Trust for a brand that treats customers’ data with respect has increased from 8% to 14% in the last year. Using data to fuel experience hinges on creating a value exchange, with 56% of people were willing to share their data in exchange for a better service, for example, receiving discount coupons and rewards. So what is the path to personalisation? By enriching data systems through engagement tracking, preference centres, collection campaigns and drives.

The pillars of personalisation are identified as such:

  • Listen to the customers: by creating meaningful journeys and staying connected to produce relevant content and 1-2-1 interactions.
  • Change in the marketer’s mindset: the marketer should focus on building direct consumer relationships.
  • Give customers control: businesses need to be transparent with how they use their data so they can comfortably share their data.
  • Get the value exchange right.
  • Act on data in a relevant way.



Members split into discussion rooms to discuss at what point they were on their customer personalisation journeys. Interacting with a diverse group of industries, key cross-industry themes emerged:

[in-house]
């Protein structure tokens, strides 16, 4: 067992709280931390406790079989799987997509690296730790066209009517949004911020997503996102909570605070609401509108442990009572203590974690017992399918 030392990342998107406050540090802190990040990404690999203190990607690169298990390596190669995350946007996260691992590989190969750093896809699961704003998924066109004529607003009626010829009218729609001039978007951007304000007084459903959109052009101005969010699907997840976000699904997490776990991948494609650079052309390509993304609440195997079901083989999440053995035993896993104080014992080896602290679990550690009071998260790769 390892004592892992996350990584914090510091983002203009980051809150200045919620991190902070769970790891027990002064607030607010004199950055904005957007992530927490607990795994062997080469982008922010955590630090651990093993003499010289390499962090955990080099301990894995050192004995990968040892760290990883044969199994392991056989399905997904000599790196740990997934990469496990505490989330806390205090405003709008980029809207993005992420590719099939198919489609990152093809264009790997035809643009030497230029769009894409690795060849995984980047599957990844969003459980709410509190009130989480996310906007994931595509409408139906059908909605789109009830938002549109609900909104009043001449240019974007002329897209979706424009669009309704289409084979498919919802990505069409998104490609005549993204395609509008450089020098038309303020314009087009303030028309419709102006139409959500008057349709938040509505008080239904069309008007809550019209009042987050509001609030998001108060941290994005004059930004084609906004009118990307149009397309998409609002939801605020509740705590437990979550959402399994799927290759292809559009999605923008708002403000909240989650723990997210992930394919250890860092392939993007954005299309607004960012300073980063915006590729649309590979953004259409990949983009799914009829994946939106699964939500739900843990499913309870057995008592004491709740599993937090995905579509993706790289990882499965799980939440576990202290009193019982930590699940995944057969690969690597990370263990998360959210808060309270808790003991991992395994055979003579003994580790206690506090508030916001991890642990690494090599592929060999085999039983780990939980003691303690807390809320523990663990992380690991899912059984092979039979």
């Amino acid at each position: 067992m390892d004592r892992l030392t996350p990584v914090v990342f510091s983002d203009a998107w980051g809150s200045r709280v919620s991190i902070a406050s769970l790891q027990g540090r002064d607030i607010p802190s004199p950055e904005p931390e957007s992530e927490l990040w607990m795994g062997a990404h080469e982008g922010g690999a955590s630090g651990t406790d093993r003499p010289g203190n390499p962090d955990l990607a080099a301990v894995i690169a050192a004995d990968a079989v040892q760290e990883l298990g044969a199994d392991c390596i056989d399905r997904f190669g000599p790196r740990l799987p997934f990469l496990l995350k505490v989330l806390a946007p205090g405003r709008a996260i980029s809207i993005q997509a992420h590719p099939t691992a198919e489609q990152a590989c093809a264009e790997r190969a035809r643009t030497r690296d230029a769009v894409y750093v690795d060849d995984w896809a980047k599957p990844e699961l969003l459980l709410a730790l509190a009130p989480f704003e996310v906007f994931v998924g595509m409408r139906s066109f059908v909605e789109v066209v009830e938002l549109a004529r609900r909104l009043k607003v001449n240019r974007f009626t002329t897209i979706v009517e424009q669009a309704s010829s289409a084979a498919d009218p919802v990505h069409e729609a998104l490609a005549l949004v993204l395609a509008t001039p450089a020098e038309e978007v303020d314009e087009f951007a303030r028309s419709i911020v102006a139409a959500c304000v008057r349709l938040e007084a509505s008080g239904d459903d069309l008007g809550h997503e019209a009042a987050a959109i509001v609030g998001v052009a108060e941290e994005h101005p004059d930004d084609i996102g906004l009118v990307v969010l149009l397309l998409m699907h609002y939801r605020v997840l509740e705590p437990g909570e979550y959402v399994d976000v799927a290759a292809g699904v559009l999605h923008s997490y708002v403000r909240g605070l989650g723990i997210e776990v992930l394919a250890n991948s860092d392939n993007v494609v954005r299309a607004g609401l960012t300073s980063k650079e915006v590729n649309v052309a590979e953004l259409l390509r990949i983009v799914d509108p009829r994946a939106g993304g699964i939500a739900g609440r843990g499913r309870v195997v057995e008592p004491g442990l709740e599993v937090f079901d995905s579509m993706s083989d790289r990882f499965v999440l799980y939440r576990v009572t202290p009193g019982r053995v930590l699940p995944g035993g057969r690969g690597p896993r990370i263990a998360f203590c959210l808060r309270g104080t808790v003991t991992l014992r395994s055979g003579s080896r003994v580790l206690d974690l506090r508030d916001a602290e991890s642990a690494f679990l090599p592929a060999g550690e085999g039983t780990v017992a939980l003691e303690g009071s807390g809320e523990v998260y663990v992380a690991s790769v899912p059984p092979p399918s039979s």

• Lifetime value: It was established that it is important to think beyond the medium-term towards the long-term when creating a customer personalisation journey. “How do you ensure you implement lifetime value for the customers you have?” and “what do we need to know about these users to increase lifetime value?” were considered key questions which will become more pressing in the next few years across all industries. It was also established that prioritising lifetime value also extends to retailers, distributors and partners and is equally important in B2B and B2C environments from both a resource and customer perspective.
  • The first conversion stage of the customer journey: The first conversion stage of the customer personalisation journey was considered the most important. It allows you to not only calculate next stage purchases, but it is necessary in order to retain customers for the future. “If you get it right upfront then they will stay” was the mantra here. Once you secure a consumer, you are able to lead them further down the customer journey and begin to create a storytelling narrative.